The Why Behind the Buy

Understanding consumerism and why we buy

How Consumer Psychology Created the Zhu Zhu Hamster Craze

How emotion trumped budgets in the name of the hamster

It may seem like crazy luck but there's a lot of deep psychology behind the funky little techno hamster that's captured the attention and dollars of American shoppers.

Zhu Zhu Pet Hamsters, introduced for $10, are selling for over $30 on Amazon and bidders have been scoring "Mr. Squiggles" and "Num Nums" for four times the list price on eBay. Hamster cars and blankets are also zooming out the door. Cepia LLC, the St. Louis company that created the hamsters, is anticipating $100 million in sales by the end of the year.

So why did the Zhu Zhu Hamster break out this year and not "Lulu My Cuddlin Kitty Cat" or "Hamusuta the Happy Hamster?" Partly because of the nuances of the product itself, but also because the way it has been marketed is perfectly aligned with the psychology of today's consumer. Lastly, there's nothing like a sell out to fuel demand. Here's how psychology came into play.

Endearing and Humanized

Like its toy craze predecessors, Cabbage Patch Dolls, Beanie Babies and Tickle Me Elmo, the Zhu Zhu hamster has mastered that perfect anthropomorphic mix that ignites imagination and creates emotion and connection. The Zhu Zhu hamster clan is represented by humanized cartoon characters on the package that wave and smile. There are four characters each with a different name and "personalty." And their modes of operation aren't described as "still" and "active" but instead "loving" and "explore."

In contrast, Hamusuta looks like - well, simply a hamster. He can run on a wheel, again just like a hamster. Zhu Zhu hamsters live it up with cars and funhouses and make an array of chirping, beeping and even mooing sounds. It wouldn't be much fun to dress up Hamusuta but "Pipsqueek" and the other Zhu Zhu hamsters have inspired custom wardrobe lines from ambitious eBay sellers.

In other words they're humanized with just enough flair to inspire imagination.

Aligned with 2009

A touch of technology makes this relatively simple toy seem modern and more relevant to today's youngsters. A price tag of $10 is in line with bargain hungry shoppers. And the success of a small company with a big idea is a notion that resonates with Americans - today more than ever.

PR and Social Media

In addition to traditional television advertising aimed at kids, Cepia launched an impressive public relations campaign that included events and giveaways at hospitals, zoos and seven major league ballgames. They sponsored 300 in-home hamster parties where "influential mommy bloggers" received hamsters, habitrails, games and a "hamster crunch" recipe. They had a Twitter party that generated more than 9,000 tweets. And they inspired bloggers - thousands of them. The home-grown, personal communication of bloggers is like a grown-up version of word-of-mouth - it feels like a trustworthy recommendation and inspires action in a way that advertising can't. Advertising certainly created interest, especially in kids; and recognition and credibility in their parents, but social media drove desire. Personal recommendations are more powerful than corporate messages as consumers increasingly trust each other more than businesses.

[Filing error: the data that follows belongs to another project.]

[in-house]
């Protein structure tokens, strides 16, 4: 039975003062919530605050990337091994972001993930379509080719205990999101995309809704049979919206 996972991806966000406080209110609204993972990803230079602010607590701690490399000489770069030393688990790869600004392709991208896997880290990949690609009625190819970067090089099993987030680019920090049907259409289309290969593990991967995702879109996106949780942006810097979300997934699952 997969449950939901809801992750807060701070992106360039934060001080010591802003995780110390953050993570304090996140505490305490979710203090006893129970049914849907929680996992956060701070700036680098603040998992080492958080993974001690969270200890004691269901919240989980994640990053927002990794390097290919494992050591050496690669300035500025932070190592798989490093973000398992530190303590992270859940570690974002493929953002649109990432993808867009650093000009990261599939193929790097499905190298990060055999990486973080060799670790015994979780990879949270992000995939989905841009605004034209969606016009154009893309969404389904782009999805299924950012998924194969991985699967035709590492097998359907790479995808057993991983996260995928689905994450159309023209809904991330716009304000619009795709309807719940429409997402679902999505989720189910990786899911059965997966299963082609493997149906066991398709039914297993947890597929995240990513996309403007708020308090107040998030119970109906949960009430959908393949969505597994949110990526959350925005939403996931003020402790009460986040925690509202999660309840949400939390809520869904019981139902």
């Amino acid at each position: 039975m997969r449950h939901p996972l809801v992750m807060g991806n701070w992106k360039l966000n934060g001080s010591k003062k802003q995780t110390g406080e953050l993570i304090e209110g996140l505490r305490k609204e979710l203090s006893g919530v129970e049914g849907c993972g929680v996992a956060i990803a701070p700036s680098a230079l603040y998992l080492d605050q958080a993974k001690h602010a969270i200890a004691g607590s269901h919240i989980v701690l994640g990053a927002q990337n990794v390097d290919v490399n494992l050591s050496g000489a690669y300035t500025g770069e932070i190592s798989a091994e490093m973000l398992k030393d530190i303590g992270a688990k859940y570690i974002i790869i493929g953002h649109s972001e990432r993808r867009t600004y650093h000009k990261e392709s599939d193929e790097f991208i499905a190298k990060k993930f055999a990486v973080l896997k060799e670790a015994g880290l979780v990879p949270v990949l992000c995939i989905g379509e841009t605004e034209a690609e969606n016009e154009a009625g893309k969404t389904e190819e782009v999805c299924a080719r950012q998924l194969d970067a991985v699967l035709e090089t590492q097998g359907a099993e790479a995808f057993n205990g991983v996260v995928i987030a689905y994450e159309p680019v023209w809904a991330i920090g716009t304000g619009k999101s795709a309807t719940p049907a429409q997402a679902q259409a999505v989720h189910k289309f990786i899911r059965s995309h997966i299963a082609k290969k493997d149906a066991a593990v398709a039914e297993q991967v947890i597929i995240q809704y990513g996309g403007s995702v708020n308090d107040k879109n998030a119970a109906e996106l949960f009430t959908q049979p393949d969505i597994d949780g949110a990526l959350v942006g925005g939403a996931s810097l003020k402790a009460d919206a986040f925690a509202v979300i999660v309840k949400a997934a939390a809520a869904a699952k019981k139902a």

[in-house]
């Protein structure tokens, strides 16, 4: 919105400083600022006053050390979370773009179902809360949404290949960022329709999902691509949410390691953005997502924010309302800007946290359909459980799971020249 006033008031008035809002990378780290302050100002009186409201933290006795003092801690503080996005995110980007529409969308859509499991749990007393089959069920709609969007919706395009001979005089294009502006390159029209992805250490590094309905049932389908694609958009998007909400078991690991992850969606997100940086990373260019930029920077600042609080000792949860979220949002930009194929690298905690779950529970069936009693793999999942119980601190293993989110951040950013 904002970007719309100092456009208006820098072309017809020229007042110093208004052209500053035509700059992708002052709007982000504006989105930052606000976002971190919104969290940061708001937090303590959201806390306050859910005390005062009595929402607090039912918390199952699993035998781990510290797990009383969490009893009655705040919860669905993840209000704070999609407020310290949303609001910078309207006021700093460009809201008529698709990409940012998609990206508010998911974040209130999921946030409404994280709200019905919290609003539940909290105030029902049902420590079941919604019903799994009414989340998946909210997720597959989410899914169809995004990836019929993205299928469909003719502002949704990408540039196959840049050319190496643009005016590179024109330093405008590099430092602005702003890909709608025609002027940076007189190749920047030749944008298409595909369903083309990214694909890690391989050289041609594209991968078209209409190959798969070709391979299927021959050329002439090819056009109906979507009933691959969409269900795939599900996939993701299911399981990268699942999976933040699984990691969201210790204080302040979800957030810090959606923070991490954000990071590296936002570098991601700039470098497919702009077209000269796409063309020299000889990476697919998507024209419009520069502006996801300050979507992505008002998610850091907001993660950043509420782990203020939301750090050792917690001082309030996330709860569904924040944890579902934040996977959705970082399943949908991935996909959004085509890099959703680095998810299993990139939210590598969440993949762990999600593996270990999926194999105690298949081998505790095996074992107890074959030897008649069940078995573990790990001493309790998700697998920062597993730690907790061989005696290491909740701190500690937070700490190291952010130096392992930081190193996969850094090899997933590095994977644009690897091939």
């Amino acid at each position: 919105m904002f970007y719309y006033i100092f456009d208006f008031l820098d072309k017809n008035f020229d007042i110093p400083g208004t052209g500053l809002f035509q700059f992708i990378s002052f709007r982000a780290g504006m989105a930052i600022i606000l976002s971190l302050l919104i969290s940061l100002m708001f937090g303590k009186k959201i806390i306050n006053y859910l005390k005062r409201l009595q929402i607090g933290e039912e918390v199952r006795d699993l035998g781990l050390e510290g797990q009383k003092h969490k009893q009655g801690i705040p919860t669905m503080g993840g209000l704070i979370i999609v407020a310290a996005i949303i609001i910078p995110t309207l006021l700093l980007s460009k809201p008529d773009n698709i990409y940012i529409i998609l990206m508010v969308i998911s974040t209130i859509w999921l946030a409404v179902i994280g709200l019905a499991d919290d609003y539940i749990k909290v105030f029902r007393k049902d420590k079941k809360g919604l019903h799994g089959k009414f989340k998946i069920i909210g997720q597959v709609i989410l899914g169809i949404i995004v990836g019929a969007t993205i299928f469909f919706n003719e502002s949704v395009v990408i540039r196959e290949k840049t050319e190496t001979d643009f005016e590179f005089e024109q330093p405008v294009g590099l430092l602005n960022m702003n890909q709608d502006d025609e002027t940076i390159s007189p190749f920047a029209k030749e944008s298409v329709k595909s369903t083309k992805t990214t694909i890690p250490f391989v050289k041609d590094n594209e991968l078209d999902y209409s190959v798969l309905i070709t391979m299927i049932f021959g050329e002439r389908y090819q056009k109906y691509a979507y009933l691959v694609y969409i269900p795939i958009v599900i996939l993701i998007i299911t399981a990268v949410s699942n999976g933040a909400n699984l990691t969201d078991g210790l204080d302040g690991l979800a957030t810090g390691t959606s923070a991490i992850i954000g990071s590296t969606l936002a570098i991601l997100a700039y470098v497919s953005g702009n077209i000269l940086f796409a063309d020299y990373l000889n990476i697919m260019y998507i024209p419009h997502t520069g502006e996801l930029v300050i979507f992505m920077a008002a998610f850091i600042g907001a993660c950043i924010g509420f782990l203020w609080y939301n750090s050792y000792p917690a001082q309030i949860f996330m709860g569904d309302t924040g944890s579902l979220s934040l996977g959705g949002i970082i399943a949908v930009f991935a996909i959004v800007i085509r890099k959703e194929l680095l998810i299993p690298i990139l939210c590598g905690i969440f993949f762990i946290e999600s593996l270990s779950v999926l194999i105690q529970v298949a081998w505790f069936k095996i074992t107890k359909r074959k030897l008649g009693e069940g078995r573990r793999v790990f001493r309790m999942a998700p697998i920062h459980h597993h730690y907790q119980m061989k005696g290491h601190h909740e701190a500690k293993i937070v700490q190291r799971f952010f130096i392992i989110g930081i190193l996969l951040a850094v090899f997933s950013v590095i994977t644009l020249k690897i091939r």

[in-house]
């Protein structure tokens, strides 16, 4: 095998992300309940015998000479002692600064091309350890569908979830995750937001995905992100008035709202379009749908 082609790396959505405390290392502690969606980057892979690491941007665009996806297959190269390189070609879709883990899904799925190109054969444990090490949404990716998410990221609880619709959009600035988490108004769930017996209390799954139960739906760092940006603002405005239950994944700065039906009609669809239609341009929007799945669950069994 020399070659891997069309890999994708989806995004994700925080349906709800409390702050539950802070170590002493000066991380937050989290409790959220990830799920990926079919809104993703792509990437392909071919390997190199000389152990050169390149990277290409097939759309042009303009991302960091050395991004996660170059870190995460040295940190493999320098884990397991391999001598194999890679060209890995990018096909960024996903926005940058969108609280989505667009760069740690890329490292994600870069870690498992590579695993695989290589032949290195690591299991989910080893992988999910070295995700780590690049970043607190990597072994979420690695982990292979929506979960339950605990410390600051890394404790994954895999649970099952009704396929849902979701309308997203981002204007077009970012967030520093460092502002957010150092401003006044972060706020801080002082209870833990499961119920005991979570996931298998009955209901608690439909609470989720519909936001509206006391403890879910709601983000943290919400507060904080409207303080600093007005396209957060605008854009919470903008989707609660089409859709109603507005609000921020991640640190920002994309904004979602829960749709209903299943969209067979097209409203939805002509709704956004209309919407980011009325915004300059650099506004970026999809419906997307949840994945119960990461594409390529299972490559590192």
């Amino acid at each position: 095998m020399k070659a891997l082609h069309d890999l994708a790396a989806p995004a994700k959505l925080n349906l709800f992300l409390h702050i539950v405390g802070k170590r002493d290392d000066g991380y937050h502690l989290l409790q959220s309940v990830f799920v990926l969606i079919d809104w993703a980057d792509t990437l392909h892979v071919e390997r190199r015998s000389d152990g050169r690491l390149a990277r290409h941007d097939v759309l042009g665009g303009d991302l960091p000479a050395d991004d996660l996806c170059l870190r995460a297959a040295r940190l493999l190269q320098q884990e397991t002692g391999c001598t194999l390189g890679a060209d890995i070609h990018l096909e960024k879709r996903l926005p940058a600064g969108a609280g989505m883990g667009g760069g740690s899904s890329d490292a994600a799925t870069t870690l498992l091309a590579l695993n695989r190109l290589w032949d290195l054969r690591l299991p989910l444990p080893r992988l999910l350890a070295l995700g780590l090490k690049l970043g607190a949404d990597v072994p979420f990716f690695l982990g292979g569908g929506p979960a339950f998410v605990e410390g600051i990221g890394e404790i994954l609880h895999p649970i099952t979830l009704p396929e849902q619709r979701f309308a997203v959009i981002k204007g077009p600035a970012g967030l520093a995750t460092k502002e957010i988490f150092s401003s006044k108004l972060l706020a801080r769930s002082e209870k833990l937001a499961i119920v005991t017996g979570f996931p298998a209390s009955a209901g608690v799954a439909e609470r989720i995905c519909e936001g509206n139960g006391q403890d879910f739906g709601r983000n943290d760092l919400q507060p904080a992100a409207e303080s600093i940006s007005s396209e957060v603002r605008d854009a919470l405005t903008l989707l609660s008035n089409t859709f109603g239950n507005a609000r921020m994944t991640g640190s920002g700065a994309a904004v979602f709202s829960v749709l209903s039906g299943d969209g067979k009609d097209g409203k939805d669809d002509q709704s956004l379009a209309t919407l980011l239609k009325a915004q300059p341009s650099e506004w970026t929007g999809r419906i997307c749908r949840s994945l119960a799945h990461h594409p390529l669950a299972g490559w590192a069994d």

The Ultimate Inspiration

It's easy to see why kids would want Zhu Zhu Hamster. It's safe to say they would have been a hot item no matter what. But not this hot. Sell-outs are responsible for much of their success. First of all because they inspire media attention, which means whole new audiences of potential admirers and constant reminders of their allure. But also because sell outs tap into deep psychological needs.

Sell-outs and scarcity fuel desire and motivate consumers in three ways. The product itself is elevated by the fact that "everyone" seems to want one - shoppers are assured of its value through the supposed wisdom of the crowds. Secondly, competitive spirits are aroused and scoring a hot item feels more like winning than spending. And then there's the pack mentality fueled by the fear of missing out. In each scenario emotions are more prominent than a rational desire for the object itself.

The Zhu Zhu Hamster is this year's Christmas trifecta - an emotion-inspiring product, pitch perfect communication and a sell-out inspired frenzy. They won't be next year's though - look for a backlash when the mist clears.

 

Kit Yarrow is a professor of psychology and marketing at Golden Gate University in San Francisco.

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